Few Young People Treated for Opioid Addiction Get Medication-Assisted Treatment
Only 27 percent of youths treated for opioid addiction receive buprenorphine or naltrexone, known as medication-assisted treatment, a new study finds.
In areas hard hit by the opioid crisis, police officers have increasingly taken on the role of drug counselors and medical workers, The Washington Post reports.
Police departments are arranging for drug treatment, administering naloxone, and allowing people to turn in drugs in exchange for treatment.
“When I came out of the police academy, it was law enforcement enforcing the law,” said Kevin Coppinger, Sheriff in Essex County, Massachusetts. “Now police officers have to be generalists. You have to enforce the law, you have to be social-service workers and almost mental-health workers.”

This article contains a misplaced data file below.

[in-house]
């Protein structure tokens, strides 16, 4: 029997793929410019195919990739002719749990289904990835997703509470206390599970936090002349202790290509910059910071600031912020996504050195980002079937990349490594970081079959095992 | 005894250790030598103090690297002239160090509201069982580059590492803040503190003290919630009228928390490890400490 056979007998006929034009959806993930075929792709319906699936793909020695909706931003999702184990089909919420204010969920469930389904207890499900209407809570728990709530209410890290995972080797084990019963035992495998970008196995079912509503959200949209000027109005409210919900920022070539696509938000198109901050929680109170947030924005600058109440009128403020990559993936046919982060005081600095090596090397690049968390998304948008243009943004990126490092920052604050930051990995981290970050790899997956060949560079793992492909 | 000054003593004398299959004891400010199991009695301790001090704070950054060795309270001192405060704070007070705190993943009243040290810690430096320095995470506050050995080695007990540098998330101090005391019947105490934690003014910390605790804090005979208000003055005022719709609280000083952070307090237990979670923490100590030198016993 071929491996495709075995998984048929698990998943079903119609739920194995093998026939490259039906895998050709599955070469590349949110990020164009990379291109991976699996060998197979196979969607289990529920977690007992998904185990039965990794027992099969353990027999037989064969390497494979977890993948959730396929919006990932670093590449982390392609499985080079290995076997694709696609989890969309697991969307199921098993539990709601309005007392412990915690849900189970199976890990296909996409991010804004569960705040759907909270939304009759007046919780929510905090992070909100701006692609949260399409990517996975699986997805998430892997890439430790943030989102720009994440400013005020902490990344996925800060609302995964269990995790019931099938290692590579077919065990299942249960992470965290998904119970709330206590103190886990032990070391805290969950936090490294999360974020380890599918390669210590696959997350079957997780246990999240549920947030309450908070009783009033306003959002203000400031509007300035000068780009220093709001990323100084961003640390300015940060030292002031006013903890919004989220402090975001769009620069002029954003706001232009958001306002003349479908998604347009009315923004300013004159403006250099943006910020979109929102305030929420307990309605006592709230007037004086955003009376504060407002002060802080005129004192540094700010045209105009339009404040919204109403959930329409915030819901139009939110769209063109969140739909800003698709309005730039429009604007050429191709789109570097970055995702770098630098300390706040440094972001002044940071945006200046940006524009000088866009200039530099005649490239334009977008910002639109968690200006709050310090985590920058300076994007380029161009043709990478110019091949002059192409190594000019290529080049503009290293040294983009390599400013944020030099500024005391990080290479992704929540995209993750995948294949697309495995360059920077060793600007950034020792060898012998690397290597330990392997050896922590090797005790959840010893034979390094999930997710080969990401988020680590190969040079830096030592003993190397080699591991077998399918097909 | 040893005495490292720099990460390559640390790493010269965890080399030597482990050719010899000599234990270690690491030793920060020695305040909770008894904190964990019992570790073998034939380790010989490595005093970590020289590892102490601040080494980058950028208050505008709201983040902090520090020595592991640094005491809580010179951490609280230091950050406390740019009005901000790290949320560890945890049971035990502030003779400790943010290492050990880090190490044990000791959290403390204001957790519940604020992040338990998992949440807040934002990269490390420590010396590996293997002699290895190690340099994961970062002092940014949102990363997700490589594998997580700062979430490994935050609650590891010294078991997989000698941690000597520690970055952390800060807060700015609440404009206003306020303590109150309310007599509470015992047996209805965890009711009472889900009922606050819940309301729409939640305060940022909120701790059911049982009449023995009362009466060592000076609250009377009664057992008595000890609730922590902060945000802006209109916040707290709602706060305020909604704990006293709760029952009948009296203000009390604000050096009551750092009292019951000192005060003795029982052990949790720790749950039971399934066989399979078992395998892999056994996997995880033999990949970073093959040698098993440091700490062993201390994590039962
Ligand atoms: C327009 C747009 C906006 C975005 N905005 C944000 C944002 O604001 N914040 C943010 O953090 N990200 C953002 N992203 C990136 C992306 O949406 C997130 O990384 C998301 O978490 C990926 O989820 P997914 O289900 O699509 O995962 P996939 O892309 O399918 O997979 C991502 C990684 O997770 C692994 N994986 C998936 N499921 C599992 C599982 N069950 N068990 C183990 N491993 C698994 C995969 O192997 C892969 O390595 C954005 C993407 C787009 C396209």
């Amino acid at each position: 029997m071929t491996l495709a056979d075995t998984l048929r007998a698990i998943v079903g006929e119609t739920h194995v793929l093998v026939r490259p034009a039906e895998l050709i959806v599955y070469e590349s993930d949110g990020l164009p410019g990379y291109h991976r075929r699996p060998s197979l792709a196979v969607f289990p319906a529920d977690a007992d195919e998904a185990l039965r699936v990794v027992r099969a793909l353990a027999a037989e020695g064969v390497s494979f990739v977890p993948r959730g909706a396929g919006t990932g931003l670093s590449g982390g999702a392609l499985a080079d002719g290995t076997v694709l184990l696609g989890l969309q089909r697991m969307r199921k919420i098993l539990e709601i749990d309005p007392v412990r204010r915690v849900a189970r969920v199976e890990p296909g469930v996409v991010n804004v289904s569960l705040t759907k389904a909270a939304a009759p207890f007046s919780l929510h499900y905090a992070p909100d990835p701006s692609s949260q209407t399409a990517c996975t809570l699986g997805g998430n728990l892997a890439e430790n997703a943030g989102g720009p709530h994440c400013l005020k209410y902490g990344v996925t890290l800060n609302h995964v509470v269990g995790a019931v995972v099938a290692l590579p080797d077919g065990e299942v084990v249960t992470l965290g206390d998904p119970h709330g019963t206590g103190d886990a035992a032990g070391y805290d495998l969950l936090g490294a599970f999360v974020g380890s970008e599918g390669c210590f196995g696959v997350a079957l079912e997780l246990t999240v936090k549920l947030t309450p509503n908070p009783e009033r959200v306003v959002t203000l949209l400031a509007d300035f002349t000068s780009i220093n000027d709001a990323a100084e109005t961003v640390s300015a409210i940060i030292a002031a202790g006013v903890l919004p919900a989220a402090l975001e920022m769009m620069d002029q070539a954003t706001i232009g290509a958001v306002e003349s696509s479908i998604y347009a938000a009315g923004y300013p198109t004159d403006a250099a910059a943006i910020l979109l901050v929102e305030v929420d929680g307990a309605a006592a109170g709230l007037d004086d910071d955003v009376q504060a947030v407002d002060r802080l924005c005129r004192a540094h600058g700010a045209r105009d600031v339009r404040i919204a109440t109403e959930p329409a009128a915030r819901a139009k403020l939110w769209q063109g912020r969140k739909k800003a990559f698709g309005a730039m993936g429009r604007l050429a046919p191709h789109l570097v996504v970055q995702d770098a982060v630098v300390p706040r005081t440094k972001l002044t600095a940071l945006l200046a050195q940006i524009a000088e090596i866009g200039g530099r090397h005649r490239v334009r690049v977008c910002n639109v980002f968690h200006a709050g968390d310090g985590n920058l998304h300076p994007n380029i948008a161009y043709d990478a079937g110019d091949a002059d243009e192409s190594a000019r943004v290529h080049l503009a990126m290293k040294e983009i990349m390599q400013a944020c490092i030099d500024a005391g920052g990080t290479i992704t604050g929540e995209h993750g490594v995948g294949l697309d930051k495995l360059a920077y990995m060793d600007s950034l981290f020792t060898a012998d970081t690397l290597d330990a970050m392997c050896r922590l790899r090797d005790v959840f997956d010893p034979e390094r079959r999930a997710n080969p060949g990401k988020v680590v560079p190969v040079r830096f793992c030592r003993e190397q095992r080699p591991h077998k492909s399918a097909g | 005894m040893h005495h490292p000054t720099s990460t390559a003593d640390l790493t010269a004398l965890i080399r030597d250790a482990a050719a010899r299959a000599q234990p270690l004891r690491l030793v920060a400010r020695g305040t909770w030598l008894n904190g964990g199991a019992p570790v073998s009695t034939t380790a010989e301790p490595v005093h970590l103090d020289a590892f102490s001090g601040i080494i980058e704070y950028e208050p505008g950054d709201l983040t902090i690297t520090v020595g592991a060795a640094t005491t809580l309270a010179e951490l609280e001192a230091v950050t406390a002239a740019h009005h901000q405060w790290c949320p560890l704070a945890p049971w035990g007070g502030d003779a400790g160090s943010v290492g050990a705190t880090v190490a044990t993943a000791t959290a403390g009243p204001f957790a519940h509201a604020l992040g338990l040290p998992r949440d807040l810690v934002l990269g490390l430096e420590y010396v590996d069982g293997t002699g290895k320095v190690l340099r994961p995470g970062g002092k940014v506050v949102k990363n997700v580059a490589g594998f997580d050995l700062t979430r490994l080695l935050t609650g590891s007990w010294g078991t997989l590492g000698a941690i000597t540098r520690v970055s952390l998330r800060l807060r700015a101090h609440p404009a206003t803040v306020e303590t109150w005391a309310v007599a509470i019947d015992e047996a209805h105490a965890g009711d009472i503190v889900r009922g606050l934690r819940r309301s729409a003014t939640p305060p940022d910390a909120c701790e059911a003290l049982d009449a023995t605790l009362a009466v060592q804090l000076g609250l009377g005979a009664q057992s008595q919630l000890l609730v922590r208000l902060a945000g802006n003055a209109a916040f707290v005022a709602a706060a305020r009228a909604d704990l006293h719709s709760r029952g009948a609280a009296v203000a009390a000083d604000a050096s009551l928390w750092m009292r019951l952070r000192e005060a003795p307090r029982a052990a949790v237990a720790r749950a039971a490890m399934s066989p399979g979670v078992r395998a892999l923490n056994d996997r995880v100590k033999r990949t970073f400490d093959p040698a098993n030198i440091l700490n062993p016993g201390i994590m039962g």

“Drugs are being introduced into the illicit drug supply that are more powerful than anything we’ve ever seen before, and it’s taxing our law enforcement resources, our EMS resources, our emergency departments and hospitals, and it’s difficult to manage,” said Van Ingram, Executive Director of the Kentucky Office of Drug Control Policy.